Follow our tips to keep your plants healthy and happy. A healthy, green boxwood looks about as dignified as a plant can be and adds an air of formality and permanence to the landscape
This shrub has a beautiful darker shade of green foliage, so when pruned properly it is quite stunning in appearance. Prune to remove diseased, injured, dying, or dead branches. Pruning can be done to shape plants and increase density any time of the year except six weeks before the average date of the first frost in the fall. Most boxwood are slow to respond to severe pruning. If severe pruning must be undertaken, do so in late winter to early spring. It may take the plant years to recover. A regular program of light to moderate pruning is preferred.
1. Bury one end of a garden pole at either end of the shrub. They should be taller than the boxwood.
2. Tie a string at each pole indicating the height that the boxwood shrub should be.
3. Cut across the top with pruning sheers using the string as a guideline.
4. Cut the front and then the sides so they are even.
5. It is important to cut the bottom of the shrub slightly wider than the top so they can receive sunlight as well.
6. Use a leaf rake and clean away the debris.
Boxwood are shallow rooted and grow poorly in hot, dry soils. To maintain vigorous plants, homeowners should add 2 to 3 inches of mulch over the soil surface. Suitable materials for mulching are pine needles, bark mulch, or wood chips. Do not place black plastic under the mulch. The mulch should extend from the plant stem outward to at least 12 inches beyond the foliage canopy.
A single annual application of fertilizer prior to new shoot growth is satisfactory for good plant growth. The initial fertilizer application should be made in early spring before plant shoot growth starts. In areas where needed, the second application should be made in late June or early July. Avoid applying any fertilizer to boxwood in late summer since it can force late, tender growth that is extremely susceptible to frost damage.
The recommended amount of fertilizer should always be distributed uniformly over the planting area. Care must be taken to keep fertilizers off the plant leaves; never spread fertilizers closer than 6 inches to the plant stem. After fertilizing, plant foliage should be washed down with water, and the soil should be thoroughly irrigated.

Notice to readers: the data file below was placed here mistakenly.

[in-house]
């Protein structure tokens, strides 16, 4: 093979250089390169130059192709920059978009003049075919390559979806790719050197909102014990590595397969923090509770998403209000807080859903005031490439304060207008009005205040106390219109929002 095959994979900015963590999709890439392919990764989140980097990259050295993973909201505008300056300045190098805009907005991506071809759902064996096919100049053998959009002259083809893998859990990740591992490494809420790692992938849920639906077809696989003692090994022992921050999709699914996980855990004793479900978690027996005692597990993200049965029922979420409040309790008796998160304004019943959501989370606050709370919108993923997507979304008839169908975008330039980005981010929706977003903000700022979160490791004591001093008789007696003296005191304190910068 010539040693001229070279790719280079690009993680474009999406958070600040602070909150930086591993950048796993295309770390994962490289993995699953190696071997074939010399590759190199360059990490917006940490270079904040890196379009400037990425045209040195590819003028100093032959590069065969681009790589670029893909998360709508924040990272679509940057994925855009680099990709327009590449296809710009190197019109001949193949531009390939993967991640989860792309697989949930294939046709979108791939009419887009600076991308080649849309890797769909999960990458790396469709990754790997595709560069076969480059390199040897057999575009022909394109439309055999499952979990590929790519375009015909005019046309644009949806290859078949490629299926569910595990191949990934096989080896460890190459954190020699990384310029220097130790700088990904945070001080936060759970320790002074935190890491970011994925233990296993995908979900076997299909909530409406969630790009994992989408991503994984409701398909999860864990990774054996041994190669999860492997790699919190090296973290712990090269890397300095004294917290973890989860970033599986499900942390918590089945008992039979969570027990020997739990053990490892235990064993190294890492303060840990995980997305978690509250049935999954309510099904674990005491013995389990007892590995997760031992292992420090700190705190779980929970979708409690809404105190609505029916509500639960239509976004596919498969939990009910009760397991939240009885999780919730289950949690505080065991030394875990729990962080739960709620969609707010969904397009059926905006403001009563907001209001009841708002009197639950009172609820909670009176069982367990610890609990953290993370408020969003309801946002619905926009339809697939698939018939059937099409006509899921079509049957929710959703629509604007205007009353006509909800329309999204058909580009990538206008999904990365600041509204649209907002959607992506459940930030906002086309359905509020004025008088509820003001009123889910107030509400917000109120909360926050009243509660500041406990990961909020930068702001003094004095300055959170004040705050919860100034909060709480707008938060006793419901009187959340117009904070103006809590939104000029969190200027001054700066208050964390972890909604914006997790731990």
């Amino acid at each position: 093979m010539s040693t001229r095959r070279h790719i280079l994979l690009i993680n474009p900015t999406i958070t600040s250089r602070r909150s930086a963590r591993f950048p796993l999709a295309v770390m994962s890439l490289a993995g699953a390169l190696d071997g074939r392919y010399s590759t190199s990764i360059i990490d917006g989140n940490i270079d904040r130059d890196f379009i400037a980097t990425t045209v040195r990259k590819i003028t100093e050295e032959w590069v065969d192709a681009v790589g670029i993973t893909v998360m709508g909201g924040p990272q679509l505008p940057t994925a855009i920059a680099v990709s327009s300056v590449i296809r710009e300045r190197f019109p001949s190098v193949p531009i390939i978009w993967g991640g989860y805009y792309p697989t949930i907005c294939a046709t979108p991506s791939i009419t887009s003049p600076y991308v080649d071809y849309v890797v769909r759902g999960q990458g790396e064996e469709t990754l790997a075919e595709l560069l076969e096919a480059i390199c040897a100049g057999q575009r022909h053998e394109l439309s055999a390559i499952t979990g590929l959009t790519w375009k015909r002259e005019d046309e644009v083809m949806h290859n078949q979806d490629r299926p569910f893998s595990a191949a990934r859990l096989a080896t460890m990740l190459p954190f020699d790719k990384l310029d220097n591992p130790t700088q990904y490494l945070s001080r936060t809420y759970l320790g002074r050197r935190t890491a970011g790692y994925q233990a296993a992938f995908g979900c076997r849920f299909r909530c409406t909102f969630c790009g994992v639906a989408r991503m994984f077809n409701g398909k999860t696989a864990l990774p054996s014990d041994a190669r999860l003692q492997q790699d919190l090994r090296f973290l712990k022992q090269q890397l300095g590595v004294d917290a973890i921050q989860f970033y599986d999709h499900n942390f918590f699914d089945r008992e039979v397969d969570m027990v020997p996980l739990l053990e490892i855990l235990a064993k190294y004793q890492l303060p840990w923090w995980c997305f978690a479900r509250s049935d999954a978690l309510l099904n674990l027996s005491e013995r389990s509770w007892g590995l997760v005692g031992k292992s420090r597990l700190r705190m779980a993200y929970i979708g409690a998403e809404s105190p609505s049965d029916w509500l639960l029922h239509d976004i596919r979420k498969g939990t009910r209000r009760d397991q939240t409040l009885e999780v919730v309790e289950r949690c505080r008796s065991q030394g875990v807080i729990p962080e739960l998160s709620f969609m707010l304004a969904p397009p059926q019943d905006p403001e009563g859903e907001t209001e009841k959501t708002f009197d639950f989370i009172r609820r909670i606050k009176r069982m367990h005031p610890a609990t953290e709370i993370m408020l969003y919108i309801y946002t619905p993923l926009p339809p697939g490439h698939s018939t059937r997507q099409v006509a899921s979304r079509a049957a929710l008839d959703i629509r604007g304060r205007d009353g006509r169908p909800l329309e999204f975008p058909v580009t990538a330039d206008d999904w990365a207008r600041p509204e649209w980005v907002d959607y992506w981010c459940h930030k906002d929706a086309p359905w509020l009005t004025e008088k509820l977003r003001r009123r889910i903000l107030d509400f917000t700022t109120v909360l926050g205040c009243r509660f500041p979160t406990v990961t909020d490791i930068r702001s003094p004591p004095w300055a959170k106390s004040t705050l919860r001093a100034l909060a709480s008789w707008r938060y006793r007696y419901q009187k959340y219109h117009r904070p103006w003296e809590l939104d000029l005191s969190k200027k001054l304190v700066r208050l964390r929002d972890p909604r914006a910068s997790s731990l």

Newly planted boxwood must be watered during the first growing season whenever necessary to keep the soil from drying out around the roots. Frequent and light watering is often detrimental. Let the hose run slowly so that the water can soak completely into the root zone (6 to 8 inches deep). Mulching helps conserve soil moisture.
Established boxwood should be thoroughly watered at intervals during spring and early summer if rainfall is deficient (less than 1 inch per week). Plants that suffer from lack of moisture in spring and summer may produce abundant, late growth if fall rains are heavy, and the new wood may be immature when freezing weather arrives.
If there is a deficiency of fall rain, soak the ground just prior to freezing weather. Broad-leaved plants like boxwood lose water through their leaves during winter. Having an adequate supply may help reduce winter browning of foliage. Water during the winter months if the ground becomes extremely dry.
Avoid digging around boxwoods as their roots are shallow, and plants can be severely weakened or killed by too much cultivation. Use mulch to control weeds. Boxwoods used as edging for flower beds are easily injured by cultivation of the flower bed area. Sometimes, only a portion of the planting will show injury; this can be traced to severed roots.